Russia is not responding to British PM Theresa May's ultimatum about how a Soviet-era nerve toxin was used to strike down a former Russian double agent.
Britain has braced for a showdown with Russia after a midnight deadline set by Prime Minister Theresa May expired without an explanation from Moscow about how a Soviet-era nerve toxin was used to strike down a former Russian double agent.
The United States, European Union and NATO voiced support for Britain after May said it was "highly likely" that Russia was behind the poisoning of Sergei Skripal and his daughter with Novichok, a nerve agent developed by the Soviet military.
Russia, which denied any involvement, said it was not responding to May's ultimatum until it received samples of the nerve agent, in effect challenging Britain to show what sanctions it would impose against Russian interests.
Russia's Interfax news agency reported the Russian embassy in London planned to ask for consular access to Yulia Skripal, Sergei's daughter.
Britain's response to the expiry of the deadline and lack of explanation from Moscow was expected to be announced by May in parliament later, after she chaired a meeting of the National Security Council at her Downing Street office in the morning.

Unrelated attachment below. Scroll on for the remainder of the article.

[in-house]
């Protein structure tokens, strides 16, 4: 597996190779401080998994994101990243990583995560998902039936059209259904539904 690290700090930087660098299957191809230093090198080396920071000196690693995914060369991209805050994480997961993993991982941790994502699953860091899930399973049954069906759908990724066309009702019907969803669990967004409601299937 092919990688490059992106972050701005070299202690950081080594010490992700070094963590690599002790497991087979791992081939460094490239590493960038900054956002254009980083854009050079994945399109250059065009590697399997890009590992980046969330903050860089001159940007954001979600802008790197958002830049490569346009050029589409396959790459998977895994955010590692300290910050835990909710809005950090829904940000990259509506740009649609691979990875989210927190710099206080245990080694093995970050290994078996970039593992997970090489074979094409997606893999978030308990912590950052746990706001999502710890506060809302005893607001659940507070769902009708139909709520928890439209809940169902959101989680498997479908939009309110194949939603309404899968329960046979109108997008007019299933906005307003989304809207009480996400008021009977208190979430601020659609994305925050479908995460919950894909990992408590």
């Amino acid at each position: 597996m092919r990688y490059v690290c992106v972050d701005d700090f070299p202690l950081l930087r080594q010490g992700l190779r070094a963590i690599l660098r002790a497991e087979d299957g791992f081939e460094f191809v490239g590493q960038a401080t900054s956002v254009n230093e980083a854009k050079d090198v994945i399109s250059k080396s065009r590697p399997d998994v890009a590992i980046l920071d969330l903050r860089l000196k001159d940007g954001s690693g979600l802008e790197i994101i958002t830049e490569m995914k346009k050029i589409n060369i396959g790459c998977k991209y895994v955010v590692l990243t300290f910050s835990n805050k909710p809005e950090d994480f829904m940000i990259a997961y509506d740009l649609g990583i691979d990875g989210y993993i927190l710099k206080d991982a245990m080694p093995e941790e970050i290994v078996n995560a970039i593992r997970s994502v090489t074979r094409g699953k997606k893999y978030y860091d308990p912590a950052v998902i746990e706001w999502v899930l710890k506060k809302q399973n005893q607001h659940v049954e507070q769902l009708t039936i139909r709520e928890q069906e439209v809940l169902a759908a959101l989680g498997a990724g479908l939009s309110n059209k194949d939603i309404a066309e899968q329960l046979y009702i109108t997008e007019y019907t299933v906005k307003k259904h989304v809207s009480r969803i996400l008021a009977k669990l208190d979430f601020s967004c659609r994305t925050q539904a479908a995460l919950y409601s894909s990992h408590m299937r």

London could call on Western allies for a coordinated response, freeze the assets of Russian business leaders and officials, limit their access to London's financial centre, expel diplomats and even launch targeted cyber attacks.
It may also cut back participation in the soccer World Cup, which Russia is hosting in June and July.
Russia is due to hold a presidential election on Sunday in which Vladimir Putin, himself a former KGB spy, is expected to coast to a fourth term in the Kremlin. He was first installed as Kremlin chief by Boris Yeltsin on the last day of 1999.
US President Donald Trump told May by telephone Russia "must provide unambiguous answers regarding how this chemical weapon, developed in Russia, came to be used in the United Kingdom," the White House said.
The White House said Trump and May "agreed on the need for consequences for those who use these heinous weapons in flagrant violation of international norms."
A British readout of the conversation said, "President Trump said the US was with the UK all the way."